Political Promise

Scotland don’t want David Cameron – Is he bovvered?

In Uncategorized on February 11, 2010 at 9:33 pm

As I flicked through the Herald newspaper on Wednesday morning one story in particular grabbed my attention. David Cameron’s visit to Perth to address party members has inevitably raised questions over what his attitude to a hostile Scotland will be if he moves into 10 Downing Street this year. Indeed, the Tories are probably less popular than Sir Fred Goodwin north of the border.

Cameron is said to be targeting 11 seats in Scotland, a target hardly likely to be achieved against the backdrop of a SNP-Labour tug of war. Added to this, 2010 is the first time in almost 20 years that a Conservative government are likely to hold power at Westminster; a factor which will most probably play largely on the minds of a population still resentful of the Thatcher era. The Labour vote will probably receive a boost in this regard and thus the Conservatives will feel the Scottish squeeze.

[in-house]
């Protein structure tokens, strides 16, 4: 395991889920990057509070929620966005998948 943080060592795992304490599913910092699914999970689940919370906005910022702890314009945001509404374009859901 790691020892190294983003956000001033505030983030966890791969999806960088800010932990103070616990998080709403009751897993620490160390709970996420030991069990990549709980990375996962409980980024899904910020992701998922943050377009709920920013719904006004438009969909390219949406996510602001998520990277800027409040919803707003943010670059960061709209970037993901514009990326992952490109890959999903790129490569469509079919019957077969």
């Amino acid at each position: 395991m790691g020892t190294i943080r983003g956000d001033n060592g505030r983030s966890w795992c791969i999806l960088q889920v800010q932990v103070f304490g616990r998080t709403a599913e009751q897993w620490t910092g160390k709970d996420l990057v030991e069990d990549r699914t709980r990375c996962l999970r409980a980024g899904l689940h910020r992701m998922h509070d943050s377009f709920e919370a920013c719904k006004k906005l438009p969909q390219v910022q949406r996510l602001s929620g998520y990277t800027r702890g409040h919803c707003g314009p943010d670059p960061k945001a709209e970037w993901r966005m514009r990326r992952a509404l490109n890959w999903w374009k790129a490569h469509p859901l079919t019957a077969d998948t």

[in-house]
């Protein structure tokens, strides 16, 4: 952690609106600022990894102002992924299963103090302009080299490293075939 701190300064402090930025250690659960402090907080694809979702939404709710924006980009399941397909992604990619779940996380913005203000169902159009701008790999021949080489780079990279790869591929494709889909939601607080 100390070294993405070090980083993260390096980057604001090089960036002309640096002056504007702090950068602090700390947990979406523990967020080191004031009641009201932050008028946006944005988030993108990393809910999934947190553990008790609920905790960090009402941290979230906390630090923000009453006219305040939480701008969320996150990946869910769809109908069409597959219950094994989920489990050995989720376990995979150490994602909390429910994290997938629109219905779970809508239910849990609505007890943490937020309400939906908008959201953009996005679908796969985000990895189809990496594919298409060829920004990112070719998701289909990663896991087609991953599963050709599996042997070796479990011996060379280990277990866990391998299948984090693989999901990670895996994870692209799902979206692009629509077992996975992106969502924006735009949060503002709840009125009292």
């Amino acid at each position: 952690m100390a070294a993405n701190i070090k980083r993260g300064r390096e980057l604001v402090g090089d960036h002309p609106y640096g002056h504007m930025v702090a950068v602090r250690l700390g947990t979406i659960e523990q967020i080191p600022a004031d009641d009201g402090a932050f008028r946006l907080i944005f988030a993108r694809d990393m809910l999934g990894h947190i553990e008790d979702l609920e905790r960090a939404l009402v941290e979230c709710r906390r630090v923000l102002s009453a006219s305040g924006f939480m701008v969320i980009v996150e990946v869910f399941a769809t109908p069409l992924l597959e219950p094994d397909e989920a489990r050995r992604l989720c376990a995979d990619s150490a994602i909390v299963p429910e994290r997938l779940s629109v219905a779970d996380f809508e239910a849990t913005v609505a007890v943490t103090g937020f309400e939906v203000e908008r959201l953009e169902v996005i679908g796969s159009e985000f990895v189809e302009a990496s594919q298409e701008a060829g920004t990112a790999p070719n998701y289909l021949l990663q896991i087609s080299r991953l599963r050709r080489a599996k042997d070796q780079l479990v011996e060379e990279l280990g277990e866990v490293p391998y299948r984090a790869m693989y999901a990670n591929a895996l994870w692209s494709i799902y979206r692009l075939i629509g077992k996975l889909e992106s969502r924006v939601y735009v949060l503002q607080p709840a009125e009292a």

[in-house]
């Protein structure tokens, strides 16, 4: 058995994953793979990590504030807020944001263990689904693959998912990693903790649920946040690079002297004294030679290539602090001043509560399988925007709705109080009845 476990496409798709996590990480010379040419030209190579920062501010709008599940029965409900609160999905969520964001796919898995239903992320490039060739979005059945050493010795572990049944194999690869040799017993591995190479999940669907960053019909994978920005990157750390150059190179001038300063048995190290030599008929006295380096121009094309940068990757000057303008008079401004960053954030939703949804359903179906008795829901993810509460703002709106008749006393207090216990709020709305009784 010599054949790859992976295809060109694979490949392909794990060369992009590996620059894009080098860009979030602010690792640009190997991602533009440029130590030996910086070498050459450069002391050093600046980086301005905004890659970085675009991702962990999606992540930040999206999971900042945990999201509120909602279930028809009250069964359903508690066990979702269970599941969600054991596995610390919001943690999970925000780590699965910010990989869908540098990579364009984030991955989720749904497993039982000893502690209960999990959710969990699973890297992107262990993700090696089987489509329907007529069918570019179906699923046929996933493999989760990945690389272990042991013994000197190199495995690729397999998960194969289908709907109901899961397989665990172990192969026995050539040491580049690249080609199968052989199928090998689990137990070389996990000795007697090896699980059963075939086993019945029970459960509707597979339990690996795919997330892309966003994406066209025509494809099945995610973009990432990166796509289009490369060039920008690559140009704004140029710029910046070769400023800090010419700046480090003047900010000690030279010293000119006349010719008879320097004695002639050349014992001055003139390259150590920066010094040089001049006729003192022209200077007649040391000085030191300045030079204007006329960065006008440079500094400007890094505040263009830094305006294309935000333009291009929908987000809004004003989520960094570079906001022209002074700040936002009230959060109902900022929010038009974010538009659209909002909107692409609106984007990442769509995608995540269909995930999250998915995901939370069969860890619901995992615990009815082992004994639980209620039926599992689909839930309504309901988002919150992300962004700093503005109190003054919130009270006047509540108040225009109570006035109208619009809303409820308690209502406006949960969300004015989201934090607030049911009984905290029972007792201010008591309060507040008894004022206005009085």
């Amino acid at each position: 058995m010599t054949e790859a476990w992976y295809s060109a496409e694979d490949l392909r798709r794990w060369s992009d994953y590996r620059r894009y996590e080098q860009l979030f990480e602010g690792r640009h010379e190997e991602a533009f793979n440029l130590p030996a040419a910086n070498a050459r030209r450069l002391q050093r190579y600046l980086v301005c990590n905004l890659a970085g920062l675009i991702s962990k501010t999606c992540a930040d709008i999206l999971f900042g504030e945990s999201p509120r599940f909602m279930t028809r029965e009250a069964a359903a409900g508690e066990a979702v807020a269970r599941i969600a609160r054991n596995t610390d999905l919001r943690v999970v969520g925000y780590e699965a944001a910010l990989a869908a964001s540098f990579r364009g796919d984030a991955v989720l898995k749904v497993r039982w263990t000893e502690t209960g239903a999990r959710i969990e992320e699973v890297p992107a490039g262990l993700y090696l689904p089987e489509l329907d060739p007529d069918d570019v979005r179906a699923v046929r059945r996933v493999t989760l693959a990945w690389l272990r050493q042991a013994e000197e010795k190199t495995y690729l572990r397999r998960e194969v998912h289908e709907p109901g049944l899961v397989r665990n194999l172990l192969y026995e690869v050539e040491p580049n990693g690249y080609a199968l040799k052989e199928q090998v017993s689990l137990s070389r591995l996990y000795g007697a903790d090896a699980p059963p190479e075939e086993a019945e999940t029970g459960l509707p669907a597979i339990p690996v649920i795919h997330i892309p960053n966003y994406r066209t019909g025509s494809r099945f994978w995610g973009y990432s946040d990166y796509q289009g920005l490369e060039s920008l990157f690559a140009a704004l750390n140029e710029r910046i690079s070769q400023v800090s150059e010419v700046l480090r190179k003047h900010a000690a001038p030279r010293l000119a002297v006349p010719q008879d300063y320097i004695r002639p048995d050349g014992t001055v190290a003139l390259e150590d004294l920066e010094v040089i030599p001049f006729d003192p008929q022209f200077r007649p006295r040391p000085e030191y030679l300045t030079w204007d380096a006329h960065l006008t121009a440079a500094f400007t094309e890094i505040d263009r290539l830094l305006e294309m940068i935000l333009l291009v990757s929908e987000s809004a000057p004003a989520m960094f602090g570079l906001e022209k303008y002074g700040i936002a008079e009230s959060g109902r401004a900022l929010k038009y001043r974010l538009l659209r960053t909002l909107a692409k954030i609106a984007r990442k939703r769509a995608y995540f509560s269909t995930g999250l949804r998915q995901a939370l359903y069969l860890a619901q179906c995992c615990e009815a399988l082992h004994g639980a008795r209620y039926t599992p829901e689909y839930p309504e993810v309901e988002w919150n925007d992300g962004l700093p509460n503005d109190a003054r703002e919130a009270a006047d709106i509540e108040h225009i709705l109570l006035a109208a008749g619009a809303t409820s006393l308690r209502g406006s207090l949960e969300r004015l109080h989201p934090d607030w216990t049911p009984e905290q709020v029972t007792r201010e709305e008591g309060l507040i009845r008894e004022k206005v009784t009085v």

Cameron spoke in a manner which revealed he understands that he would be governing Scotland with a mandate delivered by England. The Herald suggested that four Scottish seats would be considered an achievement for the Old Etonian’s leadership. Who could argue? In 1997, no Tory MPs were returned to Scotland and the election of David Mundell as the only Scottish Tory MP since 1997 is hardly major progress. The battle for centre stage between the Nats and Labour certainly makes the Tory task a difficult one. If it is achieved however, it will rightly be considered a successful campaign.

Middle England is vital for Gordon Brown. Scotland is not for David Cameron. Even if the Conservatives were to lose their one MP, it would not matter a jot because the purpose of Cameron’s visit is not to appeal for Scottish votes. It was a demonstration that he accepts that Scotland do not want the Tories and they probably won’t do for a very long time.

A final thought:

“If Alex Salmond thinks a Conservative government is going to get in and run the United Kingdom in such as way that makes the argument for independence stronger, he has another think coming.”

It is also a ploy to initiate the constitutional question in Scotland in an attempt to distract voters from other issues which Labour may draw support from. Placing the Tories and Labour together on this question may drain some of the Labour vote.

Who said that a Tory visit to Scotland was a wasted trip?


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